UNC field hockey team reaches homeless
UNC field hockey player Meghan Lyons organized the project.
Winning a national championship is difficult to top, but the North Carolina women’s field hockey team also had success off the field this summer.
In addition to teaching the fundamentals of field hockey, the team educated summer campers about sun safety and set up locations in Carmichael Residence Hall for them to donate bottles of sunscreen.
Organized by redshirt freshman forward Meghan Lyons and the UNC Lineberger Comprehensive Cancer Center, the project collected more than 200 bottles of sunscreen, which were donated to the Inter-Faith Council for Social Service.
Debra Vestal, a volunteer at IFC’s Community House on Rosemary Street who helped Lyons with the effort, believes enough bottles remain to last through the field hockey season this fall.
“We’ve been able to provide a full bottle to each resident thus far,” Vestal said. “We even had enough to donate to homeless women and children in association with the Homestart program.”
The IFC, which provides shelter for the homeless, said sunscreen is desperately needed because recipients often spend long hours exposed to the sun.
“We were overwhelmed when Meghan approached us about the project because it’s not in our budget,” Vestal said. “The people we work with have limited resources and sunscreen doesn’t always make their list of things to purchase.”
Lyons hopes the partnership with Lineberger will become an annual service project. She plans to promote the effort, which was inspired by USA Field Hockey’s Sun Safe Play! campaign, in next year’s camp brochure.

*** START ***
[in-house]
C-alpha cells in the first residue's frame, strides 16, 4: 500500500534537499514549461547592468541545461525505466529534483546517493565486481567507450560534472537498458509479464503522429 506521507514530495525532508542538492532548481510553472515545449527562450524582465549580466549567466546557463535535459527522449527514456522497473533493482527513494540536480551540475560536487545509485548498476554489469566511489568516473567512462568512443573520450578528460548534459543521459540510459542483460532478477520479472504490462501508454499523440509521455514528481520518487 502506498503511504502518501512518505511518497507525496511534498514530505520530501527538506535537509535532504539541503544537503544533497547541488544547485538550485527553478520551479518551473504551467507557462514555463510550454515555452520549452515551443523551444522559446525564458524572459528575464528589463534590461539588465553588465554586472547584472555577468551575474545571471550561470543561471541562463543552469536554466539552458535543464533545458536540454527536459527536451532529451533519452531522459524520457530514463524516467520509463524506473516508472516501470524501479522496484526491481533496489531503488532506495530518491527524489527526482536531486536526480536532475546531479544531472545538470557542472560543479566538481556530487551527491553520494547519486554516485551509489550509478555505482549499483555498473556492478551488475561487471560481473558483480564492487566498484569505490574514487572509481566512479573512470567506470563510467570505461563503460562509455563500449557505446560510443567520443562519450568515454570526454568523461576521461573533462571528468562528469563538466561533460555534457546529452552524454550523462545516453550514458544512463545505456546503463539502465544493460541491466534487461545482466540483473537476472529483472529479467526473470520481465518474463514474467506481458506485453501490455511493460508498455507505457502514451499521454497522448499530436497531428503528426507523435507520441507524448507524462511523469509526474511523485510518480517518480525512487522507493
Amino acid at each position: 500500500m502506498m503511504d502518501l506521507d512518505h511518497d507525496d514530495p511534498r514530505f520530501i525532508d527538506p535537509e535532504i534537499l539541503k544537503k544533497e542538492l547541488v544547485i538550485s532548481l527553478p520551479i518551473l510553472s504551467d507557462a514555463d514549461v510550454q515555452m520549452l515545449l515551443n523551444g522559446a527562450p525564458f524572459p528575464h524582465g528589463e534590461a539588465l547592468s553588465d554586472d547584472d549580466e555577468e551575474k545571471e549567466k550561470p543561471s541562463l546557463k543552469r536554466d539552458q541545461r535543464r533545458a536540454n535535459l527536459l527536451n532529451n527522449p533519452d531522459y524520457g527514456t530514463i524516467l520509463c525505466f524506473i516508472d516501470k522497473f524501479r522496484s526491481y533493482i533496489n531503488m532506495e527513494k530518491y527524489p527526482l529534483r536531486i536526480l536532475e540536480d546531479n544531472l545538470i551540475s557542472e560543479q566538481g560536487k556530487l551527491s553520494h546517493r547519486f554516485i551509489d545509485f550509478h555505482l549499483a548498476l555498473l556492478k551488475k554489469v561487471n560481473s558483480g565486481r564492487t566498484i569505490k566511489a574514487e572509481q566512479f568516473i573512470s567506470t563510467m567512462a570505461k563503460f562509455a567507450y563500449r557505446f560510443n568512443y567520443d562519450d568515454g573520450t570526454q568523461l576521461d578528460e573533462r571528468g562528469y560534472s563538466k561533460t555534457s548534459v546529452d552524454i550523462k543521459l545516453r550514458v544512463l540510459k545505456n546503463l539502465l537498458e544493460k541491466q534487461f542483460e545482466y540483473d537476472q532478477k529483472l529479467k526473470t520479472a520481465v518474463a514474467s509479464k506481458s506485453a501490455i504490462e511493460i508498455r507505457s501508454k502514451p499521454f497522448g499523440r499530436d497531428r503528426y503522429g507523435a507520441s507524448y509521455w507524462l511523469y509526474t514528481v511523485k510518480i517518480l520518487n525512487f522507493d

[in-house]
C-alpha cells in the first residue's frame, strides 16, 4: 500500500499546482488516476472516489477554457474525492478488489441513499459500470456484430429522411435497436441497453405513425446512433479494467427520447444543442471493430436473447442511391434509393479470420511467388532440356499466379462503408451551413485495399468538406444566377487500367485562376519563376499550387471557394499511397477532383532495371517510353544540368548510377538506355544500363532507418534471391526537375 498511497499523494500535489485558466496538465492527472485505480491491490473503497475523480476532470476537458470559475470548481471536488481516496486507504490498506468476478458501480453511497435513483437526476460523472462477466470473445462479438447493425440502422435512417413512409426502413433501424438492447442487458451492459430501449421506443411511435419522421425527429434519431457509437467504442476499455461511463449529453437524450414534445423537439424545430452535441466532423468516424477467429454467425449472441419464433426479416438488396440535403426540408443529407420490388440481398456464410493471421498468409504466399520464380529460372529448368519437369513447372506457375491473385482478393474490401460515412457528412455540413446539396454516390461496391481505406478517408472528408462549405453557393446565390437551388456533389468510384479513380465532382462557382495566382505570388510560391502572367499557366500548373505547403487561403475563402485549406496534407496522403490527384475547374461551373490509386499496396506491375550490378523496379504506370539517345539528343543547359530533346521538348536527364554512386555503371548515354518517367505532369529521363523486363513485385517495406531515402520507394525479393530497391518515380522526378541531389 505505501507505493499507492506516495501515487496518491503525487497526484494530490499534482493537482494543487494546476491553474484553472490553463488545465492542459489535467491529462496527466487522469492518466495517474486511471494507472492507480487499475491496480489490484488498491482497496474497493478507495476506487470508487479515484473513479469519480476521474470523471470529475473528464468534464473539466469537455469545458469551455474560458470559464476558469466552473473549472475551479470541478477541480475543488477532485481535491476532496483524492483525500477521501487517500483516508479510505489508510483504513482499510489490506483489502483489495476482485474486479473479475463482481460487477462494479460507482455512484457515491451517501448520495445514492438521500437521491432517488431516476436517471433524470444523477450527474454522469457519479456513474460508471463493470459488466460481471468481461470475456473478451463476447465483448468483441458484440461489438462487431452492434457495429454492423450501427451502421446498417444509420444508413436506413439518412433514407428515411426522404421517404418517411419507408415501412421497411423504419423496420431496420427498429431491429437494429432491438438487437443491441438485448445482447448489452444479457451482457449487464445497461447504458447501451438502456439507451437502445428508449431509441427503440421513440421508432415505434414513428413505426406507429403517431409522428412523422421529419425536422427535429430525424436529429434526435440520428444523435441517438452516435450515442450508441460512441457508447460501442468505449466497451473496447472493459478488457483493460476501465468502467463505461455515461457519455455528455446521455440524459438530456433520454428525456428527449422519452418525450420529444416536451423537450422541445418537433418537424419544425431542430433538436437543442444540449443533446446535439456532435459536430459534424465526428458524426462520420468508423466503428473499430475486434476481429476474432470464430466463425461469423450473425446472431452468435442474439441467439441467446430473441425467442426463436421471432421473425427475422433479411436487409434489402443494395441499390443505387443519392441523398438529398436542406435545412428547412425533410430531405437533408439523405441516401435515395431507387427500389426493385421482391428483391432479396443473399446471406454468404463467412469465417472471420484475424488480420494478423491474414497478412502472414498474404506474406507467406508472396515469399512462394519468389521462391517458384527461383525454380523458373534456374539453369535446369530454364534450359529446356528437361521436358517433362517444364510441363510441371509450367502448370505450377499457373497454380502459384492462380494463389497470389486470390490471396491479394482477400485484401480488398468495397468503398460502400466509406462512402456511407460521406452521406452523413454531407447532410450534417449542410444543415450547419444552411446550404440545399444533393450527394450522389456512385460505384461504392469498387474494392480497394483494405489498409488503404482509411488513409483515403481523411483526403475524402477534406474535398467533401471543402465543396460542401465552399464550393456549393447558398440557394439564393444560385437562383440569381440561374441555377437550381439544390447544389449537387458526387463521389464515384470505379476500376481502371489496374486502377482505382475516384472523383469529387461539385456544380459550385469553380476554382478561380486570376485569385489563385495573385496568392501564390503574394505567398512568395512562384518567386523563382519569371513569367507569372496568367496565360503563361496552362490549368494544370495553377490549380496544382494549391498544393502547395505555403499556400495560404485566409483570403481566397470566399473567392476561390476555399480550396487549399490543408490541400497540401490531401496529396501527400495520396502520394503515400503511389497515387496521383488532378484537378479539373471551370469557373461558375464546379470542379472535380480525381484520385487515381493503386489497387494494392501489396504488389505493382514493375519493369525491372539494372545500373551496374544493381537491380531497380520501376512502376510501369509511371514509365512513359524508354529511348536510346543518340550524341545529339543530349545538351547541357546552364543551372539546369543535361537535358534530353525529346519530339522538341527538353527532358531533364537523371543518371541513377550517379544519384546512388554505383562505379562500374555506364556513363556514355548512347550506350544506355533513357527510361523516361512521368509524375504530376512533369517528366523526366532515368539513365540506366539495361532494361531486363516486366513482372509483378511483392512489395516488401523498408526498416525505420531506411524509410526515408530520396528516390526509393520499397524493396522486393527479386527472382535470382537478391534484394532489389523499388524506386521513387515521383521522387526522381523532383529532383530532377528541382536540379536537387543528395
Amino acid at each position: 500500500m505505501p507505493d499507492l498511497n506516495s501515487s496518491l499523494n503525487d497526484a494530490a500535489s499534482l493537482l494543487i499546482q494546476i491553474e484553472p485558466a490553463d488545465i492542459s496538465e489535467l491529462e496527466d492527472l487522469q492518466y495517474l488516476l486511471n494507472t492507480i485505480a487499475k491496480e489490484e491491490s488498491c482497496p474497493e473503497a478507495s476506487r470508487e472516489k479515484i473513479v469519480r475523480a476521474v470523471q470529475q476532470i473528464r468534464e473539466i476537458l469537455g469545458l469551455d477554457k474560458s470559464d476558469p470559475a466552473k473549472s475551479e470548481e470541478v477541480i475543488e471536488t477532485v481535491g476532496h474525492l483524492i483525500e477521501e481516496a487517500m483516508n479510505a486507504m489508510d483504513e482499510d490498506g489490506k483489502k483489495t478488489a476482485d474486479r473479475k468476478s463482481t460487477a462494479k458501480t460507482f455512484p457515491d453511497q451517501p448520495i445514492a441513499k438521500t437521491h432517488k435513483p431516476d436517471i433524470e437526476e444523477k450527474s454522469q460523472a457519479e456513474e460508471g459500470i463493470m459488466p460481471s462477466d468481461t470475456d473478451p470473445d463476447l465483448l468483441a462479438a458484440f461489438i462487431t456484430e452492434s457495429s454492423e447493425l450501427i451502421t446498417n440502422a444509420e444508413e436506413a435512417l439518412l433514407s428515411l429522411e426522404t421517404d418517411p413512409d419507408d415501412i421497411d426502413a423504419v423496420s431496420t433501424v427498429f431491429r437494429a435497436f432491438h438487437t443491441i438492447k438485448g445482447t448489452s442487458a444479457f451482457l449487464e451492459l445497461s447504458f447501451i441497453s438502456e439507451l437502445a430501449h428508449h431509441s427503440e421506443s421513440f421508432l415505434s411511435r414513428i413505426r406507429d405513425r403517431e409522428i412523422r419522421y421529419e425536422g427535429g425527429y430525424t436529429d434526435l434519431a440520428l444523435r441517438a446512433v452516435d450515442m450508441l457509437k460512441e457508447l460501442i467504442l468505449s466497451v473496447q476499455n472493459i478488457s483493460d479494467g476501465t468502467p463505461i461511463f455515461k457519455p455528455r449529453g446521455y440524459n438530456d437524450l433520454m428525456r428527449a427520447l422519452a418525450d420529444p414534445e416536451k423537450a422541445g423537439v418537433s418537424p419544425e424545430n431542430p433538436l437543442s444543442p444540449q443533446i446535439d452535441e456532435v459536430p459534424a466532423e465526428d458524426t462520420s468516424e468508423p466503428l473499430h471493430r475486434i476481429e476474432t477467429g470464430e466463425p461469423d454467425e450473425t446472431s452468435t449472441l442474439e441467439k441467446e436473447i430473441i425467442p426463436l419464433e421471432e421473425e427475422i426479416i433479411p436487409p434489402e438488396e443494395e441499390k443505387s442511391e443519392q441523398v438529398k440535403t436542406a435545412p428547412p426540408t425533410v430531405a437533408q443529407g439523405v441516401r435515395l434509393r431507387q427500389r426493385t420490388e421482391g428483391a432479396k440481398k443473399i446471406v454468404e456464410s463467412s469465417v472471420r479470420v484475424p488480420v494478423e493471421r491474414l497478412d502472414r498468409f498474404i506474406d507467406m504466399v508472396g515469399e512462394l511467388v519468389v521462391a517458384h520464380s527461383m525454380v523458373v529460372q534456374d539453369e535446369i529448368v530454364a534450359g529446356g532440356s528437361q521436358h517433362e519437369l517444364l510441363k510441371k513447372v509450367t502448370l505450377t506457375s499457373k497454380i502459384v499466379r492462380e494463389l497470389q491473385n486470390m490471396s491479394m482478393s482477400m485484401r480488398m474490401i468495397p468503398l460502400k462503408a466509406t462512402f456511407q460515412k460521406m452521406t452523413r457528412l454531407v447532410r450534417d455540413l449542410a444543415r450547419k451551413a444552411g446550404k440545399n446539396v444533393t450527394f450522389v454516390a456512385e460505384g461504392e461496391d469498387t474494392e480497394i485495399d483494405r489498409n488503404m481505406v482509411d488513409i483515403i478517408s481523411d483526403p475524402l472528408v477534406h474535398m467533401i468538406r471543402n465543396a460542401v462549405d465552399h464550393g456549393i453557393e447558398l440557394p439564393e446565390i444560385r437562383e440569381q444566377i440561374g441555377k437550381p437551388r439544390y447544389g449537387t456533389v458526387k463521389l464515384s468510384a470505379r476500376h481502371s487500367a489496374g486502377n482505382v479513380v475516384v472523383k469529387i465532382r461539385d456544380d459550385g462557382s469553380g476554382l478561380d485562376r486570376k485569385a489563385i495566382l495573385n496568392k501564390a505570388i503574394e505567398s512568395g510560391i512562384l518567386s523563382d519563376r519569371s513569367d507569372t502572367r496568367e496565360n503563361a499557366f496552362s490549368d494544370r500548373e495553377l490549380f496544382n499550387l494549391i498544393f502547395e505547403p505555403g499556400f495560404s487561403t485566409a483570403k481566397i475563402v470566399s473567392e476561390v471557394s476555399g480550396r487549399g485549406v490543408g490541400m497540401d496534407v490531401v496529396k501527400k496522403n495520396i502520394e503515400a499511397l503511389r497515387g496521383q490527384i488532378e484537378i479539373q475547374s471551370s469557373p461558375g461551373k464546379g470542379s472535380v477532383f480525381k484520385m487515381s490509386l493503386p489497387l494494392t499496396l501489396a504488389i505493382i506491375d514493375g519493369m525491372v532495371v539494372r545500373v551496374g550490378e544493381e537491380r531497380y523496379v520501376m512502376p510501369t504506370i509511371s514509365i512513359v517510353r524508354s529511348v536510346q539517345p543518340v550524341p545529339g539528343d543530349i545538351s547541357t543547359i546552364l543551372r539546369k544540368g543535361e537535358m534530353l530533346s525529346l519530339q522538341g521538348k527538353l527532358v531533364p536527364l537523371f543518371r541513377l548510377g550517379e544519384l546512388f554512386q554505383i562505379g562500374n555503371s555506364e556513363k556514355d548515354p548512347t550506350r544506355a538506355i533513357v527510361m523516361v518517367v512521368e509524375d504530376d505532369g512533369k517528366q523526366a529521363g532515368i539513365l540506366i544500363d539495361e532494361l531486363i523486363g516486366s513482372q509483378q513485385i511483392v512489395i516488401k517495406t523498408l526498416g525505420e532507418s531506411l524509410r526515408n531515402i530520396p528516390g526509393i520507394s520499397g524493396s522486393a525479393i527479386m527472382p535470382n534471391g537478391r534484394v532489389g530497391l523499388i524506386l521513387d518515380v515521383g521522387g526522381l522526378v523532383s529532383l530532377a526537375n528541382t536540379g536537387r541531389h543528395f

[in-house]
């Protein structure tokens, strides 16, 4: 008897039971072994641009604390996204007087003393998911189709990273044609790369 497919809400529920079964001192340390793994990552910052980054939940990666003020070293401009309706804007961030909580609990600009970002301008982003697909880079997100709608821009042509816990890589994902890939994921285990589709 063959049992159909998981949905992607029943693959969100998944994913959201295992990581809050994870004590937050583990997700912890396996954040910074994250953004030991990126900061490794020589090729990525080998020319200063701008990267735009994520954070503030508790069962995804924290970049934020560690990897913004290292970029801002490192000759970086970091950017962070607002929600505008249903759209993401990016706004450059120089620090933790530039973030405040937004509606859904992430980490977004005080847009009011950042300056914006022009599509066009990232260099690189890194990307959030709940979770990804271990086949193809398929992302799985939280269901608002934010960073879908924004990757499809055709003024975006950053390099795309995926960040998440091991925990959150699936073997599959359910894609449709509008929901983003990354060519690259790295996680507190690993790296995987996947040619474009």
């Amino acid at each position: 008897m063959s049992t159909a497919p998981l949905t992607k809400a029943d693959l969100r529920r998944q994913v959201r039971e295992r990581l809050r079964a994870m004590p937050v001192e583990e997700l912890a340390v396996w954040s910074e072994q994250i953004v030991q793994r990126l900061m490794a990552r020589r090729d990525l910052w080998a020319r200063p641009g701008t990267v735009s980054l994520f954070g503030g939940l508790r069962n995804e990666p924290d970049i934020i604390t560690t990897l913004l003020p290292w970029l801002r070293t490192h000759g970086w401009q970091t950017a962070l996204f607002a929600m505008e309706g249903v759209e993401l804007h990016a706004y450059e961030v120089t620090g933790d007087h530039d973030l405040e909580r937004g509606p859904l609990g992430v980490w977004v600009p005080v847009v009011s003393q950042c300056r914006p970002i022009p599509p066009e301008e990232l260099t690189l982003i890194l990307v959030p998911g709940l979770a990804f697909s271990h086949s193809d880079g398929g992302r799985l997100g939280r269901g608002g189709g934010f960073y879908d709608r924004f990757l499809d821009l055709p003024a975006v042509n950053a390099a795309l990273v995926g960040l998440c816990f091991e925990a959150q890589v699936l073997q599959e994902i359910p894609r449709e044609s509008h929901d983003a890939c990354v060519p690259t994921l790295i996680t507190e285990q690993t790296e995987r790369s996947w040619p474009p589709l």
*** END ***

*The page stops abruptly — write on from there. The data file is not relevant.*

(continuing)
Dana Gelin, associate director of athletic communications at UNC, assisted Lyons with organizing the sunscreen project and shares her ambition in making the sun safety project a staple of field hockey’s annual summer camp.
Xan Funk, a member of the 2007 national championship team, will also help Lyons explore future community service opportunities. The team already volunteers annually with the Adopt-a-Highway program.
“We want to be the catalyst for community activity,” Lyons said. “Coach (Karen) Shelton emphasizes long-term commitment to success in the rest of our lives just as much as how we perform on the field.”
Along with raising awareness about the dangers of sun exposure, the team hopes the project will translate into success this season.
“This gave us a great chance to build team unity for the upcoming year,” Lyons said. “I think campers were shocked by how much you can affect other people’s lives through a project like this.”
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